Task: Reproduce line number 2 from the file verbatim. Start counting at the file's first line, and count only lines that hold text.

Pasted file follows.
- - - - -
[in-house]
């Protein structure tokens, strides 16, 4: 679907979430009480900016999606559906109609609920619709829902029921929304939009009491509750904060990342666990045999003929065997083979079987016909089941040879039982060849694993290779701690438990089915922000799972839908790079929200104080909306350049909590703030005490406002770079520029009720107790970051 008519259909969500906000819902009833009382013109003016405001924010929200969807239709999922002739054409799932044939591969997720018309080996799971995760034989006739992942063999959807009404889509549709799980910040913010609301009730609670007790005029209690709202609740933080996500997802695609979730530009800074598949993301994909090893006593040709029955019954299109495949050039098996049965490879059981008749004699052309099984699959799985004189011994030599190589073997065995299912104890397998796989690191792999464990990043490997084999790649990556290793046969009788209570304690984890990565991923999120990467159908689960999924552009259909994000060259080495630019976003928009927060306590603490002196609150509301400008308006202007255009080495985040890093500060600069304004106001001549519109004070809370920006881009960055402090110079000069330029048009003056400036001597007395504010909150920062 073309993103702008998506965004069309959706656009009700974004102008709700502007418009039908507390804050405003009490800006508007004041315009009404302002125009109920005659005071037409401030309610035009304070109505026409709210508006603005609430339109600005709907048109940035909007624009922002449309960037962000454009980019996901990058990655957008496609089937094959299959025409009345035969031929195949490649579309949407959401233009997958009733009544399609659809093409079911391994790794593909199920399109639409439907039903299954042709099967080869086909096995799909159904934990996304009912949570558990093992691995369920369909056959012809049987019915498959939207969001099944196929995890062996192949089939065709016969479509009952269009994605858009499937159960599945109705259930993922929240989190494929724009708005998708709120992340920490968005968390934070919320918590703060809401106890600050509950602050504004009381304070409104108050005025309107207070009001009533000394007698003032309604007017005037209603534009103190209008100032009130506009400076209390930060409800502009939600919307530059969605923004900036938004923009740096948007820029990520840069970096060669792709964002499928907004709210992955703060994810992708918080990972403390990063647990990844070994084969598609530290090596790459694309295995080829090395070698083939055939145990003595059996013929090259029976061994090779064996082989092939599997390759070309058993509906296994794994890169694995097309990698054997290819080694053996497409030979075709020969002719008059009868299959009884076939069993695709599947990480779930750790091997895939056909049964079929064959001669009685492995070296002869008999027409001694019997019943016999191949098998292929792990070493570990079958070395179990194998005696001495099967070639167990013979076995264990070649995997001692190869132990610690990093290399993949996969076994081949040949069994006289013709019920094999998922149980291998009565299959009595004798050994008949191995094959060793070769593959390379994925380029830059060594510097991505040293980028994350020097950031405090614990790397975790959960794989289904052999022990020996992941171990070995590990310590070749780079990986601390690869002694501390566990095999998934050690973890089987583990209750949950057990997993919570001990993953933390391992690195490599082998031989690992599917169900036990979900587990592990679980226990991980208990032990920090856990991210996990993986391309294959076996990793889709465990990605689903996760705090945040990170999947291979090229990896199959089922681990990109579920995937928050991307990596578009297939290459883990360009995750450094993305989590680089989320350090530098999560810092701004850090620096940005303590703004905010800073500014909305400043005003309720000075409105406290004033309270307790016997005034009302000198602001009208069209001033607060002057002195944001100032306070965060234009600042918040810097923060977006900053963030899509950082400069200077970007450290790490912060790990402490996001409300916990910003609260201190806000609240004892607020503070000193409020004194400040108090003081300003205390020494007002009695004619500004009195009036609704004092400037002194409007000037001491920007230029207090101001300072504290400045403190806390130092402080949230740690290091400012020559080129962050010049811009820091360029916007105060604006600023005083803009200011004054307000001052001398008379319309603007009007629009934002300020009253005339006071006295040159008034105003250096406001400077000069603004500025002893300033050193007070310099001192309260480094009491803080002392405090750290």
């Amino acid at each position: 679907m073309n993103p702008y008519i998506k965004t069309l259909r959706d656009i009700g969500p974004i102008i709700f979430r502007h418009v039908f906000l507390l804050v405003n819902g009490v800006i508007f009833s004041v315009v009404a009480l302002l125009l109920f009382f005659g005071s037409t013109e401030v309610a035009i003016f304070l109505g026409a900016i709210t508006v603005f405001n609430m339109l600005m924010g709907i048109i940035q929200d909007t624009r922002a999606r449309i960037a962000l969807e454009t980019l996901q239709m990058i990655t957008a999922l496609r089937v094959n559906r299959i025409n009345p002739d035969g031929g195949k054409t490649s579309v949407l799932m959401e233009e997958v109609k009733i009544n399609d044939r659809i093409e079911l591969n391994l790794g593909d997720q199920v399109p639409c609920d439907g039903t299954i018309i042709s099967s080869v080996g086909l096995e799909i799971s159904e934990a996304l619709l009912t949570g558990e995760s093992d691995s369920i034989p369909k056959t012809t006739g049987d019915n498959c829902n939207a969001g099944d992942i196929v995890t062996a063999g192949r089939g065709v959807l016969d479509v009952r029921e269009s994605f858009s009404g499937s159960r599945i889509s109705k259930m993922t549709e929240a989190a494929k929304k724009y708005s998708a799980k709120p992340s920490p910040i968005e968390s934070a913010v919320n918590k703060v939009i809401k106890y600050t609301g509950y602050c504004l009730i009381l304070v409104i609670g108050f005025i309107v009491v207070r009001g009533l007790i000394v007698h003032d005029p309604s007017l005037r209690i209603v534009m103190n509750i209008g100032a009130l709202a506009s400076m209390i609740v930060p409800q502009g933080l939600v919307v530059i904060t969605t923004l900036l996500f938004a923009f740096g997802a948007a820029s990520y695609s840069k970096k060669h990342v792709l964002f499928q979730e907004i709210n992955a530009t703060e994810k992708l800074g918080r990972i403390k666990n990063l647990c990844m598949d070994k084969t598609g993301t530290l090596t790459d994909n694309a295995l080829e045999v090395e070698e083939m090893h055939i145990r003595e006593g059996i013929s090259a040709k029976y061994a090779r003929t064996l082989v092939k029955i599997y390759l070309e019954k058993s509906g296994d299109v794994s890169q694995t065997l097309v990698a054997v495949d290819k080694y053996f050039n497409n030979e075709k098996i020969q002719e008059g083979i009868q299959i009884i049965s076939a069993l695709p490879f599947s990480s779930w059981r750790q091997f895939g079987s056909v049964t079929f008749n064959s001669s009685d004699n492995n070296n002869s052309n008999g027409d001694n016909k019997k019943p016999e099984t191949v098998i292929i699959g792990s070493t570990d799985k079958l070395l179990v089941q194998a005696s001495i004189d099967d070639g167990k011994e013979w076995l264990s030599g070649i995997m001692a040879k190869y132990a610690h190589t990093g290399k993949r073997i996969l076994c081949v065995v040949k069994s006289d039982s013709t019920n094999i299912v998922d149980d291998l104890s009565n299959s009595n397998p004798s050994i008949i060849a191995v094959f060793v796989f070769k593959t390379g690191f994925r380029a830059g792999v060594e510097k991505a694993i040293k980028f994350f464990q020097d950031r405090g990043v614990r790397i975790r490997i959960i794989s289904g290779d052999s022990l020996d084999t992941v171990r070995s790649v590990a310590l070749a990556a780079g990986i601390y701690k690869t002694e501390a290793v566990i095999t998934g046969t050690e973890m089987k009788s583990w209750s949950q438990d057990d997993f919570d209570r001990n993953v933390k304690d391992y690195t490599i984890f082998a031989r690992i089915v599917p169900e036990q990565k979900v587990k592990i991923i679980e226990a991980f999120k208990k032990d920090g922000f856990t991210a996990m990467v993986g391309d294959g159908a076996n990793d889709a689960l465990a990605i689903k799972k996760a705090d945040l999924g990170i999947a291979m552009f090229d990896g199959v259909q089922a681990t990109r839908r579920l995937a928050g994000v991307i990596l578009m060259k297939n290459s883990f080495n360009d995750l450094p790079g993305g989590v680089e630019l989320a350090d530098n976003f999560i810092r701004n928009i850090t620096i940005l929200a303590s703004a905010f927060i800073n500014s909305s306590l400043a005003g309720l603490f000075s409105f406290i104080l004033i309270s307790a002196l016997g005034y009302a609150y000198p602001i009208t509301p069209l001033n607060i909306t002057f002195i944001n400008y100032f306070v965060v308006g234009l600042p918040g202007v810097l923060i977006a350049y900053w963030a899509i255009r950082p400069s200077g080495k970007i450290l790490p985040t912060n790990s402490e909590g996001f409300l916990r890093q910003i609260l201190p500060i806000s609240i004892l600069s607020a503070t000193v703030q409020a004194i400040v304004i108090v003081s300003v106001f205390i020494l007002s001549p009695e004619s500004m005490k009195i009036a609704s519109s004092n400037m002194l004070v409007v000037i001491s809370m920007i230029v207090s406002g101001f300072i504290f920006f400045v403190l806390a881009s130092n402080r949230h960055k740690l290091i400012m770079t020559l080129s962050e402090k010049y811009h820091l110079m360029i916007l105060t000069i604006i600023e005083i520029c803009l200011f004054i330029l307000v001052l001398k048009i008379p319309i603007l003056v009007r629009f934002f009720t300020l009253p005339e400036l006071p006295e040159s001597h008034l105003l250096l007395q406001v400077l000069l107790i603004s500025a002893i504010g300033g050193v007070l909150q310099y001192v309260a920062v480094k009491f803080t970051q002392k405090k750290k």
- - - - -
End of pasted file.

């Protein structure tokens, strides 16, 4: 679907979430009480900016999606559906109609609920619709829902029921929304939009009491509750904060990342666990045999003929065997083979079987016909089941040879039982060849694993290779701690438990089915922000799972839908790079929200104080909306350049909590703030005490406002770079520029009720107790970051 008519259909969500906000819902009833009382013109003016405001924010929200969807239709999922002739054409799932044939591969997720018309080996799971995760034989006739992942063999959807009404889509549709799980910040913010609301009730609670007790005029209690709202609740933080996500997802695609979730530009800074598949993301994909090893006593040709029955019954299109495949050039098996049965490879059981008749004699052309099984699959799985004189011994030599190589073997065995299912104890397998796989690191792999464990990043490997084999790649990556290793046969009788209570304690984890990565991923999120990467159908689960999924552009259909994000060259080495630019976003928009927060306590603490002196609150509301400008308006202007255009080495985040890093500060600069304004106001001549519109004070809370920006881009960055402090110079000069330029048009003056400036001597007395504010909150920062 073309993103702008998506965004069309959706656009009700974004102008709700502007418009039908507390804050405003009490800006508007004041315009009404302002125009109920005659005071037409401030309610035009304070109505026409709210508006603005609430339109600005709907048109940035909007624009922002449309960037962000454009980019996901990058990655957008496609089937094959299959025409009345035969031929195949490649579309949407959401233009997958009733009544399609659809093409079911391994790794593909199920399109639409439907039903299954042709099967080869086909096995799909159904934990996304009912949570558990093992691995369920369909056959012809049987019915498959939207969001099944196929995890062996192949089939065709016969479509009952269009994605858009499937159960599945109705259930993922929240989190494929724009708005998708709120992340920490968005968390934070919320918590703060809401106890600050509950602050504004009381304070409104108050005025309107207070009001009533000394007698003032309604007017005037209603534009103190209008100032009130506009400076209390930060409800502009939600919307530059969605923004900036938004923009740096948007820029990520840069970096060669792709964002499928907004709210992955703060994810992708918080990972403390990063647990990844070994084969598609530290090596790459694309295995080829090395070698083939055939145990003595059996013929090259029976061994090779064996082989092939599997390759070309058993509906296994794994890169694995097309990698054997290819080694053996497409030979075709020969002719008059009868299959009884076939069993695709599947990480779930750790091997895939056909049964079929064959001669009685492995070296002869008999027409001694019997019943016999191949098998292929792990070493570990079958070395179990194998005696001495099967070639167990013979076995264990070649995997001692190869132990610690990093290399993949996969076994081949040949069994006289013709019920094999998922149980291998009565299959009595004798050994008949191995094959060793070769593959390379994925380029830059060594510097991505040293980028994350020097950031405090614990790397975790959960794989289904052999022990020996992941171990070995590990310590070749780079990986601390690869002694501390566990095999998934050690973890089987583990209750949950057990997993919570001990993953933390391992690195490599082998031989690992599917169900036990979900587990592990679980226990991980208990032990920090856990991210996990993986391309294959076996990793889709465990990605689903996760705090945040990170999947291979090229990896199959089922681990990109579920995937928050991307990596578009297939290459883990360009995750450094993305989590680089989320350090530098999560810092701004850090620096940005303590703004905010800073500014909305400043005003309720000075409105406290004033309270307790016997005034009302000198602001009208069209001033607060002057002195944001100032306070965060234009600042918040810097923060977006900053963030899509950082400069200077970007450290790490912060790990402490996001409300916990910003609260201190806000609240004892607020503070000193409020004194400040108090003081300003205390020494007002009695004619500004009195009036609704004092400037002194409007000037001491920007230029207090101001300072504290400045403190806390130092402080949230740690290091400012020559080129962050010049811009820091360029916007105060604006600023005083803009200011004054307000001052001398008379319309603007009007629009934002300020009253005339006071006295040159008034105003250096406001400077000069603004500025002893300033050193007070310099001192309260480094009491803080002392405090750290």